Everything Happens for a Reason
We were a small group of women introducing ourselves. Rita (not her real name) told us her husband had died from cancer ten years before. “Tom kept telling the doctor about stomach pain. The doctor wrote the complaint in his notes but didn’t do anything. When the pain got so bad that Tom consulted a specialist, the cancer was too advanced to treat.” Rita started to cry. “If the doctor had taken Tom’s pain seriously the first time he would still be alive today.” She dried her eyes with a tissue and added, “I know I shouldn’t be angry at the doctor. Everything happens for a reason. It was God’s will for Tom to die then.”
While Rita didn’t connect her story to scripture, the Bible verse most often used to support the idea that “everything happens for a reason” is Romans 8:28- …all things work together for good to them that love God (KJV). Most people combine those ideas and conclude what Rita did: everything that happens is God’s will. The problem is that ten years later we’re still weeping.
I was in my late thirties when I faced a situation I knew wasn’t God’s will. After an angry divorce, my ex-husband and I were in a custody battle for our only child, a four-year-old girl. Dragging on in court for eighteen months, the struggle left me financially, physically and emotionally bankrupt. It also left my daughter in her father’s care.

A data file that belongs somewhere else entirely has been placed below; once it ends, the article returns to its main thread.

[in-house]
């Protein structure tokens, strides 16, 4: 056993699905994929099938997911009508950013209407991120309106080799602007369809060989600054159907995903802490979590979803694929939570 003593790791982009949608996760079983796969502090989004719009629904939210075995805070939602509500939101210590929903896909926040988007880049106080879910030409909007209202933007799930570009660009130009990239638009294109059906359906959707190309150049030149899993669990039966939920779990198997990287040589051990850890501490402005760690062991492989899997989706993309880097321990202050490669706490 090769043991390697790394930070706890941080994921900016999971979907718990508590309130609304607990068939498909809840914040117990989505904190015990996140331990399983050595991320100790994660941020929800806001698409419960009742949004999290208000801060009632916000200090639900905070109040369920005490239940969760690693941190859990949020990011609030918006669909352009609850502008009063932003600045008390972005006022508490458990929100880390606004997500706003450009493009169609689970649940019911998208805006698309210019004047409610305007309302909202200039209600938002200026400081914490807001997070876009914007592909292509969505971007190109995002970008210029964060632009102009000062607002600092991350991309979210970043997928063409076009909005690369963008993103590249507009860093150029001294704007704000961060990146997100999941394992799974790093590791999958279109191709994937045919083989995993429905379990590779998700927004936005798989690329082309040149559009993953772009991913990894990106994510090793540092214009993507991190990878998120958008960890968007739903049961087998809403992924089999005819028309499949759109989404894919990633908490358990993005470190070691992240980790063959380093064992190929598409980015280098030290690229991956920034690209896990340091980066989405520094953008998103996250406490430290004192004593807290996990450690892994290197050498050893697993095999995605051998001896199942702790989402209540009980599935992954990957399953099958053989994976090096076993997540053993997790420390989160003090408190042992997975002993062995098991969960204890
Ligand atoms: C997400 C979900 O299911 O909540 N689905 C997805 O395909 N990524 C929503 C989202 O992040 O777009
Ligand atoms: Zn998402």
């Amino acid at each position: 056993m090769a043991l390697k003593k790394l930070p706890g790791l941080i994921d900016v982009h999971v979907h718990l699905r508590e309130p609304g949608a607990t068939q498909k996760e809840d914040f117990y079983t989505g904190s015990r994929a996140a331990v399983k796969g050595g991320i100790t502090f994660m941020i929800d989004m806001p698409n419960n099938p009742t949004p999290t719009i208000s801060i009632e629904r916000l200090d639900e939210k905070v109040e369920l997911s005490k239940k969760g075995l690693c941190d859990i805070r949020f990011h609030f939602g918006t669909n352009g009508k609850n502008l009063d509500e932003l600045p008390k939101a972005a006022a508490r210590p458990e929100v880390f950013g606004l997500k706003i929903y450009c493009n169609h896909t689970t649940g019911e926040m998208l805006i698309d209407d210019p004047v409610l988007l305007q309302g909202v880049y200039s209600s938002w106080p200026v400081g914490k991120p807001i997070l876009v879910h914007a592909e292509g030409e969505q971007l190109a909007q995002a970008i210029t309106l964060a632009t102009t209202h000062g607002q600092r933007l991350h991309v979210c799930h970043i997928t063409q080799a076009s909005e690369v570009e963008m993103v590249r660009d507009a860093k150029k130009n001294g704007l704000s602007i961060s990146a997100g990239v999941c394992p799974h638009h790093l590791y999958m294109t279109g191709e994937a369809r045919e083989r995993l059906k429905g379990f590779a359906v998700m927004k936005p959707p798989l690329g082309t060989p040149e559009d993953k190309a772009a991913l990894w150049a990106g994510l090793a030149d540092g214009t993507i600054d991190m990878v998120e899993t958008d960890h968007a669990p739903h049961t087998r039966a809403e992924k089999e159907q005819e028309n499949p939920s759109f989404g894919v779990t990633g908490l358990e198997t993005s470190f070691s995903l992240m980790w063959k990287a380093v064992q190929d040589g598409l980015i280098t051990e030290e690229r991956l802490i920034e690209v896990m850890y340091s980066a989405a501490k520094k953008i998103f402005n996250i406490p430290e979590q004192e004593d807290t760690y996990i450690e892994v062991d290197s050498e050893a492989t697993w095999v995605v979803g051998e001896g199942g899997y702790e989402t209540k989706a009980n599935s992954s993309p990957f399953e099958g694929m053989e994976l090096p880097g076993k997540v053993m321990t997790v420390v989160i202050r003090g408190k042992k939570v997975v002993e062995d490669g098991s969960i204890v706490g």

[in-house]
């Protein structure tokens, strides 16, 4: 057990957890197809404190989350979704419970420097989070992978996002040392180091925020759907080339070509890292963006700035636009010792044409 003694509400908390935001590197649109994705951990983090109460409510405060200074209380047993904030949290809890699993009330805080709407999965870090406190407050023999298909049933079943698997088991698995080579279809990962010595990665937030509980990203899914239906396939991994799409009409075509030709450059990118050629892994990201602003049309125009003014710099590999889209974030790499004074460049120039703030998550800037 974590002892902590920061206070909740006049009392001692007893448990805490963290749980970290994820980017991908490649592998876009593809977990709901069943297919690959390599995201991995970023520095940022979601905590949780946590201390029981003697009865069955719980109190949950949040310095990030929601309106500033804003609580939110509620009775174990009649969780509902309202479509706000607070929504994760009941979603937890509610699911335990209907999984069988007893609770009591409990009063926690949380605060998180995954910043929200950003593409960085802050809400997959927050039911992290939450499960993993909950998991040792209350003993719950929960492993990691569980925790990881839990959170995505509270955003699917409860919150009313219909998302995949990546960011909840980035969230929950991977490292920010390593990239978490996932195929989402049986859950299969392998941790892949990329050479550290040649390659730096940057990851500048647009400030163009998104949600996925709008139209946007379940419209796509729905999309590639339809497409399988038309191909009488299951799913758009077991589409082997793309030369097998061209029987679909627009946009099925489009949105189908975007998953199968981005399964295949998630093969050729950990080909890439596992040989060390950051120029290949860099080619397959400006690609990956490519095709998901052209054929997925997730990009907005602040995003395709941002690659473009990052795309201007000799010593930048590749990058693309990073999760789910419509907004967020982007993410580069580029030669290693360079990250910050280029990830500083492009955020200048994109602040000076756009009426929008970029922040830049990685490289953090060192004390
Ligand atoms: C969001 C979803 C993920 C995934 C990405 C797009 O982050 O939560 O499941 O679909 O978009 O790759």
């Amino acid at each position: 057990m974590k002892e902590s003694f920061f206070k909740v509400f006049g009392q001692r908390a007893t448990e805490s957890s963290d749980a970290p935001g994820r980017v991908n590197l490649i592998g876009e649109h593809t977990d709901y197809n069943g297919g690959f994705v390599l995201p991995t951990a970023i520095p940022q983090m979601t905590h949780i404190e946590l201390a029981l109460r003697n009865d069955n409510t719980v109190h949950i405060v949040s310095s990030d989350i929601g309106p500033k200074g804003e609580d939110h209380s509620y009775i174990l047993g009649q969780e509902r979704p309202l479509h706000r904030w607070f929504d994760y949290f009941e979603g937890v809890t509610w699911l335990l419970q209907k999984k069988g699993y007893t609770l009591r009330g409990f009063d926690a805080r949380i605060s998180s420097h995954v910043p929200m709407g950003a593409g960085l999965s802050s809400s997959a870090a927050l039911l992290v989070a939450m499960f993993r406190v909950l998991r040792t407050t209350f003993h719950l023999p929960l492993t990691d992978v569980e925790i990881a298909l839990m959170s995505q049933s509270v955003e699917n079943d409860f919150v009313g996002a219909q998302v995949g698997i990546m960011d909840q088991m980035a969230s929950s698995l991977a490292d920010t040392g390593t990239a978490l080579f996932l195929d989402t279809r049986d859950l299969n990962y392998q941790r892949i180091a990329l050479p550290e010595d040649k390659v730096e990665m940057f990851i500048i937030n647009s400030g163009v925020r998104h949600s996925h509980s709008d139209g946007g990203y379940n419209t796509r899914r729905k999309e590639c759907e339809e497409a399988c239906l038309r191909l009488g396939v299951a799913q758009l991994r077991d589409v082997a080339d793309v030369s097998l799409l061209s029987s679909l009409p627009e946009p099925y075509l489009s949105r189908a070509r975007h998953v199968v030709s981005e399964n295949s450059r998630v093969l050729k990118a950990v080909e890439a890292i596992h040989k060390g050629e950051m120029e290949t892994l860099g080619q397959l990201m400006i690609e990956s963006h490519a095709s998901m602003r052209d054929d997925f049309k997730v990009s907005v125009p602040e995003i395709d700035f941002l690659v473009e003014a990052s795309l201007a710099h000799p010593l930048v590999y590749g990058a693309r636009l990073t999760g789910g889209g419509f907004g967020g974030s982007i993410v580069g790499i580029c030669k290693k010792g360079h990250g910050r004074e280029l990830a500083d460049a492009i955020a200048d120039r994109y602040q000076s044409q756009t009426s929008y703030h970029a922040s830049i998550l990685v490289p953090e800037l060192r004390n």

The reasons for this outcome were complex, and it took me years to fully understand what happened in that courtroom. But I knew one thing beyond a shadow of a doubt: neither the divorce nor the custody battle were God’s will. Everything does happen for a reason, but sometimes that reason is human sin.
Translation Matters: Who, not What
Many of us memorized scripture from the translation ordered by King James. To put the language of the KJV in perspective, consider this: It was completed in 1611, the same year Shakespeare wrote The Tempest. Contemporary versions of the Bible translate Romans 8:28- …in all things God works for the good of those who love him (NIV). The new translations change the sentence from passive voice (what happens) to active voice (who does it).
While the passive sentence asserts that things will somehow work out, the active sentence reassures us that God works for our good no matter what happens.
Rita’s husband died too soon because a doctor was negligent, but God was there working for good. Rita remarried and went on with her life. My marriage ended in a custody battle that left scars on all of us, but God was there working for good. When I emerged from the dark night of the soul my divorce triggered, I knew God was with me and together we stitched the scraps of my life into a colorful quilt.
God Is Able to Orchestrate Everything
Recently I encountered a new version of the Bible called The Voice (2012). These translators used the active form with a poetic verb to capture the Apostle Paul’s meaning: We are confident that God is able to orchestrate everything to work toward something good and beautiful when we love Him and accept His invitation to live according to His plan.
Friends, we can live fearlessly not because everything will work out but because we know when we love God and give him our lives, God is able to orchestrate every single note into a beautiful melody.